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A Lesson that has to be taught incessantly

As can be seen in the sidebar of this article from Wired Magazine, the idea that kids (and adults!) can learn pretty much on their own has to be repeated ad nauseum in order for them to sink in at all. They haven't as yet, but as formal schooling, in the U.S. especially, continues to be increasing both in expense and in failure, this lesson may finally have to be learned. This isn't the world of the past, where students were for the most part being treated as standardized parts, in order to produce standardized parts.

Grading on the Howdy Doody Curve

  1. In which 75% of students are above average
  2. The Bell Curve began its life as way for the Engineers to keep track of machine performance in producing standardized parts, was formalized by Mathematicians, and then hammered every nail within reach.
    1. In the Industrial Engineering application, the median result is the optimum performance to be had. 
    2. In use as a Grading curve, the median could be anything... anything at all.
    3. Is there one proven and objectively superior use of the normal distribution in grading? 
    4. Is any body of students statistically large enough to have such a curve applied to it?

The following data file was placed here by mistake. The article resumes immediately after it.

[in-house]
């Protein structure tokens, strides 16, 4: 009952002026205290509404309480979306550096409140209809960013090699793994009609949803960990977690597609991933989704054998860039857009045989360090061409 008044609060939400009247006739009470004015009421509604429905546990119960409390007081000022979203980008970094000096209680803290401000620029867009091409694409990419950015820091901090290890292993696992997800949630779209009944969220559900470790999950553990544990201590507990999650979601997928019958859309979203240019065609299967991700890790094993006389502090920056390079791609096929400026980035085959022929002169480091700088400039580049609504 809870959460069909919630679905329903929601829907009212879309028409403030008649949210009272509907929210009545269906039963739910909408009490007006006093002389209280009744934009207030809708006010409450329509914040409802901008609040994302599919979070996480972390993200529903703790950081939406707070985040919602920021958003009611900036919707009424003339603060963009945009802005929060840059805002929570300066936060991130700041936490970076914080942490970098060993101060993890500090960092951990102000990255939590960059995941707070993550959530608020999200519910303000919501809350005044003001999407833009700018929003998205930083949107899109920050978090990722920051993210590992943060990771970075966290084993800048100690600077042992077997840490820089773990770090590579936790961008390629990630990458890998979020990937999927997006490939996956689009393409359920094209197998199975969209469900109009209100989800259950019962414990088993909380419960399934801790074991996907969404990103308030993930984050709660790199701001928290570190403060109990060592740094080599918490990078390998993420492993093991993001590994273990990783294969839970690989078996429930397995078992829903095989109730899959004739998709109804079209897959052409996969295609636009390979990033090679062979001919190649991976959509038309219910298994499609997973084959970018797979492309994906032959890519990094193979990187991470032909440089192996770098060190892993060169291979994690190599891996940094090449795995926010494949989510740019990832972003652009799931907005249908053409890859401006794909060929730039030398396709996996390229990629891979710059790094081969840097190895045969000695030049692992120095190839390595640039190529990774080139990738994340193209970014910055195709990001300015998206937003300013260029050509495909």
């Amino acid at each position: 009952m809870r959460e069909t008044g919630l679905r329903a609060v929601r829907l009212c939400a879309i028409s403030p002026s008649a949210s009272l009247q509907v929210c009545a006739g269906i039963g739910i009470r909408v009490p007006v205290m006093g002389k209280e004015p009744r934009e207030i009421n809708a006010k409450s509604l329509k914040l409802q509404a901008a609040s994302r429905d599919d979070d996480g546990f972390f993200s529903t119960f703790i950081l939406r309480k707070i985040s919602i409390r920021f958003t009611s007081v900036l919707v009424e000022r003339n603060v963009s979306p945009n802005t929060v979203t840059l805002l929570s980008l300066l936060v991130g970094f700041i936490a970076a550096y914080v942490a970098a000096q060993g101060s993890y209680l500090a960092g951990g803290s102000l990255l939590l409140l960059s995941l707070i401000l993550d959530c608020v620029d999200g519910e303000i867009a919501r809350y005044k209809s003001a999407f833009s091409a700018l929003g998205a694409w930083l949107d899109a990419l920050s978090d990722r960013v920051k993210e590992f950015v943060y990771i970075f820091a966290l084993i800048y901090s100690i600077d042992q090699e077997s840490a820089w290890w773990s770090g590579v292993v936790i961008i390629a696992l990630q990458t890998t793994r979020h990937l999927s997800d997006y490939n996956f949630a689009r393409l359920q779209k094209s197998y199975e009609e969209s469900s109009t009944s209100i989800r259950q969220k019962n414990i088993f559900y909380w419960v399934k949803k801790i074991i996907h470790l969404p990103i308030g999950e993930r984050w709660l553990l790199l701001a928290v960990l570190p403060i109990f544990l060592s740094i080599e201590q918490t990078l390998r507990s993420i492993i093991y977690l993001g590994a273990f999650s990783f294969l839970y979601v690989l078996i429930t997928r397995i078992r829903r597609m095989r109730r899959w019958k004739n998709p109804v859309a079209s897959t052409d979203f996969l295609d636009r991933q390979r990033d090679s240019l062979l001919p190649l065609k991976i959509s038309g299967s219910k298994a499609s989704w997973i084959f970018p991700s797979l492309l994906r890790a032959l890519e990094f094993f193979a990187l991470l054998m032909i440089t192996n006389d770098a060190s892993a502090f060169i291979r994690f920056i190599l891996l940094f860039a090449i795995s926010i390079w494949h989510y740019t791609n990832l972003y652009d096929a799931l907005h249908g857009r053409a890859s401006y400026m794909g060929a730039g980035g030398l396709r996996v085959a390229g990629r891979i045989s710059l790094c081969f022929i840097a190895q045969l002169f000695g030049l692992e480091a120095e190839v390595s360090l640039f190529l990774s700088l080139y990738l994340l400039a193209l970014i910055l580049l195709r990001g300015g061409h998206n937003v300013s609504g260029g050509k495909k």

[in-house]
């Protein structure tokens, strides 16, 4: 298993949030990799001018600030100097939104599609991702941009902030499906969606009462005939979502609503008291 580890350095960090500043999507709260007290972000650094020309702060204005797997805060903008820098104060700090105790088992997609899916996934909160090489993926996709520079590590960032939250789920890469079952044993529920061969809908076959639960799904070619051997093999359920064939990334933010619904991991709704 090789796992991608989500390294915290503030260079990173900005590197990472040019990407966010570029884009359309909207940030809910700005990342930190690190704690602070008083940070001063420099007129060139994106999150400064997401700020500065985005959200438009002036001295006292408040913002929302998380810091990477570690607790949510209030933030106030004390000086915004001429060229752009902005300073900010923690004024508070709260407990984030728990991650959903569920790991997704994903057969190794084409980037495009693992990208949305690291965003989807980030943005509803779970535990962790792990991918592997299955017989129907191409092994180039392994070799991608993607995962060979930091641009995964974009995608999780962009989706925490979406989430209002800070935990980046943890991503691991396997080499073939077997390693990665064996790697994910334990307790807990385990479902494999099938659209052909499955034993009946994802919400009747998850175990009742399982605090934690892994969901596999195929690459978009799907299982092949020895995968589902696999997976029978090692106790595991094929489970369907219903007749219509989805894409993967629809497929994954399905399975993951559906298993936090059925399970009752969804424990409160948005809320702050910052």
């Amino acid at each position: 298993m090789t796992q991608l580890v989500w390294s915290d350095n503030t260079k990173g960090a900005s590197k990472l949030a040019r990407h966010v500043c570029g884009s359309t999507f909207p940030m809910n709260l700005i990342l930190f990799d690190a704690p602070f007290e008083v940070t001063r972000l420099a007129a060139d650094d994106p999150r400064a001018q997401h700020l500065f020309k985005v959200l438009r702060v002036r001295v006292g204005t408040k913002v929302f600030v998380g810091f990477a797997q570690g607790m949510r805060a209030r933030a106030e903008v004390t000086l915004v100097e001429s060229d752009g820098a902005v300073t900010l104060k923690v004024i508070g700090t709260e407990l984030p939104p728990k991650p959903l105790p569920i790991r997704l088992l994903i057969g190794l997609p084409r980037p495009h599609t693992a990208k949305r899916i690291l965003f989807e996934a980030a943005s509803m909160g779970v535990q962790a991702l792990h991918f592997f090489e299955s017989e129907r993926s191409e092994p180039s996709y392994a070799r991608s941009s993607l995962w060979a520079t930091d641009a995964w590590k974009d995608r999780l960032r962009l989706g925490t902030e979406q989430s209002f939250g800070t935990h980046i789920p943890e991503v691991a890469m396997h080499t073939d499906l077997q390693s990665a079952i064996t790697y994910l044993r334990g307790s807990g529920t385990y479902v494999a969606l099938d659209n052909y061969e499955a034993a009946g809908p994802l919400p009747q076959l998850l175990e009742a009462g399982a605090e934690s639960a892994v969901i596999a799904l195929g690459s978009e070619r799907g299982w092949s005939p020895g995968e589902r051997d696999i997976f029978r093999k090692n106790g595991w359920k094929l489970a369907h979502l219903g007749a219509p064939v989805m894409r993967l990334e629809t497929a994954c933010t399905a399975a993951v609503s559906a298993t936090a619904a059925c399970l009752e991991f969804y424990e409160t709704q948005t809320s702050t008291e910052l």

5. Why shouldn't we use a more informative analysis, like perhaps chi-squared?
      1. Ways of looking at chi-squared curves:
        1. Blame the student
        2. Blame the material
        3. Blame the test
        4. Blame the teacher
        5. Blame the school
        6. Blame the parents
        7. Blame the neighborhood
        8. Accept that the questions are better not to be asked, at least not without an essay
  3. The modern homework grind and high-stakes standardized testing are these same methodologies applied without generosity or remorse

Dead Trees and Shelf Space

...or How Many Theories on One Subject can Dance on a Two Terabyte Hard Drive?

  • Everyone's theory on a given subject can be recorded for posterity, no matter how silly

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